Leeland Eisenberg arrested in Manchester after walking away from halfway house
MANCHESTER — The man who took hostages at a New Hampshire Hillary Clinton campaign office in 2007 walked away from a halfway house in Manchester Sunday but was arrested this morning in the lobby of the Manchester Community Resource Center.
Leeland Eisenberg, 52, was arrested just before 8:30 a.m. without incident after officers were sent to the center for a report that the wanted man was there.
They found Eisenberg sitting in the lobby inside the 434 Lake Ave. center, about 1.2 miles away from the 126 Lowell St. halfway house. They arrested him on a charge of escape.
Eisenberg, 52, was placed on walkaway status at 3 p.m. from the halfway house, known as the Calumet Transitional Housing Unit, after a population count that determined he was not in his room, Department of Corrections spokesman Jeff Lyons said.
"We don't consider him dangerous," Lyons said.
A call to Calumet House on Sunday was not returned.
Eisenberg was sentenced to 3 1/2- to seven years in May 2010 after a judge ruled he had violated his probation by cutting off a pair of monitoring anklets and testing positive for cocaine and alcohol. He was approved for work release in October 2012 and transferred to the halfway house on Jan. 31.
Lyons said Eisenberg has not found a job and on Sunday did not have permission to leave the premises.
His sentence originally stemmed from Eisenberg 's conviction for taking several hostages at Hillary Clinton's presidential campaign office in Rochester in November 2007. He strapped road flares to his body using duct tape and claimed he had a bomb. The case drew national attention.
Lyons said Eisenberg was eligible for parole in August, but he could face an additional 3 1/2 to seven years for escape.
"It's always a shame when inmates do something like this so close to their parole date," Lyons said.
In an unpublished Letter to the Editor at the New Hampshire Union Leader, dated Feb. 1, 2013, Eisenberg praised the state's Department of Corrections for its "unique and innovative approach" to deal with mentally ill prisoners. He said the prison places the most seriously ill in its Secured Psychiatric Unit at the N.H. Prison for Men in Concord, while the others are referred to a new experimental "Mental Health Block" for 70 prisoners at the Northern New Hampshire Correctional Facility in Berlin. Eisenberg said he and other prisoners received very intensive, comprehensive mental health treatment by a team of trained and dedicated mental health professionals. Prisoners, he said, are followed by a psychiatrist, psychologist, therapist, social worker and corrections counselor, and assigned to weekly group therapy.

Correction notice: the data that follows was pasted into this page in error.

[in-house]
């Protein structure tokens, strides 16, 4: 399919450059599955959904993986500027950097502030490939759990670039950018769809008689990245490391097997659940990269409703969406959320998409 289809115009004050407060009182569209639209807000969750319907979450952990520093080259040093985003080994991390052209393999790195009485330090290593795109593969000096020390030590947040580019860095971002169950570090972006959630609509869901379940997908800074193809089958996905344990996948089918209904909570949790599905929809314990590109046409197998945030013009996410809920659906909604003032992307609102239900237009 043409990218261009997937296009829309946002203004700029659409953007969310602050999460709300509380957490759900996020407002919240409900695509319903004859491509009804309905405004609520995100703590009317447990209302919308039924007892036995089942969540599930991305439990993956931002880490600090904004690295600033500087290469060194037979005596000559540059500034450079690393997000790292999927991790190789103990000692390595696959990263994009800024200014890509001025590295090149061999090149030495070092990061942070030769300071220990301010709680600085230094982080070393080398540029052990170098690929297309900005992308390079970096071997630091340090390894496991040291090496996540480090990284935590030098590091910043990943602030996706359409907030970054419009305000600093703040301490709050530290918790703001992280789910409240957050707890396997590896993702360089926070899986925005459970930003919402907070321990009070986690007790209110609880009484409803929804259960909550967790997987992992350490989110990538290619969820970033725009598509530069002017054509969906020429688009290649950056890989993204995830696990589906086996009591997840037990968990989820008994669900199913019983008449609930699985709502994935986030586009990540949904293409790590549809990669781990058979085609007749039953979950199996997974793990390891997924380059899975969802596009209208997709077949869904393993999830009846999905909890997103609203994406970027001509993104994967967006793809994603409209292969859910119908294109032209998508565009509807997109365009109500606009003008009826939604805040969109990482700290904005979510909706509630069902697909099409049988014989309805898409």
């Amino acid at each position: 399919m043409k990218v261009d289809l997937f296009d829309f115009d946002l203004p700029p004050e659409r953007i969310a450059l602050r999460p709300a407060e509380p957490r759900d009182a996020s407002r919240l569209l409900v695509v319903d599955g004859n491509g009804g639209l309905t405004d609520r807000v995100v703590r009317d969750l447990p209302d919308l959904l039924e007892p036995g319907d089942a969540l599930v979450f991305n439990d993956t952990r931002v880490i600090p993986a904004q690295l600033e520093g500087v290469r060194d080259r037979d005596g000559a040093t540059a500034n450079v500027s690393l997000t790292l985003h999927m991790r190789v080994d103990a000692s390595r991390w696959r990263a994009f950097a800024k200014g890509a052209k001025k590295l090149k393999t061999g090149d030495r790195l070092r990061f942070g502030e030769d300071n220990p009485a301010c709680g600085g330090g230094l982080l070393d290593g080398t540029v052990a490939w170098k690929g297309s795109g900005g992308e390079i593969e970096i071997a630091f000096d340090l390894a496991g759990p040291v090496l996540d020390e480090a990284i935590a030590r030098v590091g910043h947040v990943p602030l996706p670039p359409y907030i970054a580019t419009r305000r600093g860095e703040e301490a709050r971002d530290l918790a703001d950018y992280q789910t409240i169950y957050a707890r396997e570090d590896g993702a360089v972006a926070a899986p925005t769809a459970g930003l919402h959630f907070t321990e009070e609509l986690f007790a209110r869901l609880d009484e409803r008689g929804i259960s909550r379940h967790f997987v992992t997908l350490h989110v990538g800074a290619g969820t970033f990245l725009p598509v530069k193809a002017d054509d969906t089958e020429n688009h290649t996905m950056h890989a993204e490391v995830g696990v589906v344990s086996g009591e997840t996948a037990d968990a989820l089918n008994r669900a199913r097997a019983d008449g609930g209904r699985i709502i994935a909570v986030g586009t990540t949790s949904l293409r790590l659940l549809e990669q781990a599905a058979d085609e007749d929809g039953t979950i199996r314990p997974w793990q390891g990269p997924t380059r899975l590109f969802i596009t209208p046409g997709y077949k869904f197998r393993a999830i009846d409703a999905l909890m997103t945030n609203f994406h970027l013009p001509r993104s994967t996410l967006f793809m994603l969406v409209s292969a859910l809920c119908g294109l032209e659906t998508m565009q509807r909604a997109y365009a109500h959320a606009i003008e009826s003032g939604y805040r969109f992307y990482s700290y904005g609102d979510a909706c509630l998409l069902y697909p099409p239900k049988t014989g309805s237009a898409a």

He said the program was implemented within the corrections budget and without any additional taxpayers' dollars and resulting in meaninful effective treatment and stabilizing otherwise unstable, dangerous individuals, making it safer for the statff, faculty and our communities upon the prisoner's release.
He suggested the program's approach be used in schools, creating classrooms designated for students with mental and emotional problems, providing early intervention and treatment alongside reading, writing and arithmetic. Hopefully, he said, preventing another Newtown, Conn., in our own backyard.
After signing the letter, he added: "I'm Leeland Einseberg, I know from where I speak. I am a state prisoner with mental illness and a receipient (cq) of this treatment, who's (cq) success will be measured by the harm I don't cause in the future."
What's next: Eisenberg was expected to be arraigned today in 9th Circuit Court, Manchester District Division, but a release from Manchester Police around 10:30 a.m. indicated he will not be arraigned today as initially anticipated. Police spokesman Lt. Maureen Tessier said Eisenberg will be transported back to N.H. State Prison and arraigned at a future, unspecified date.
(Staff reporter Pat Grossmith contributed to this article.)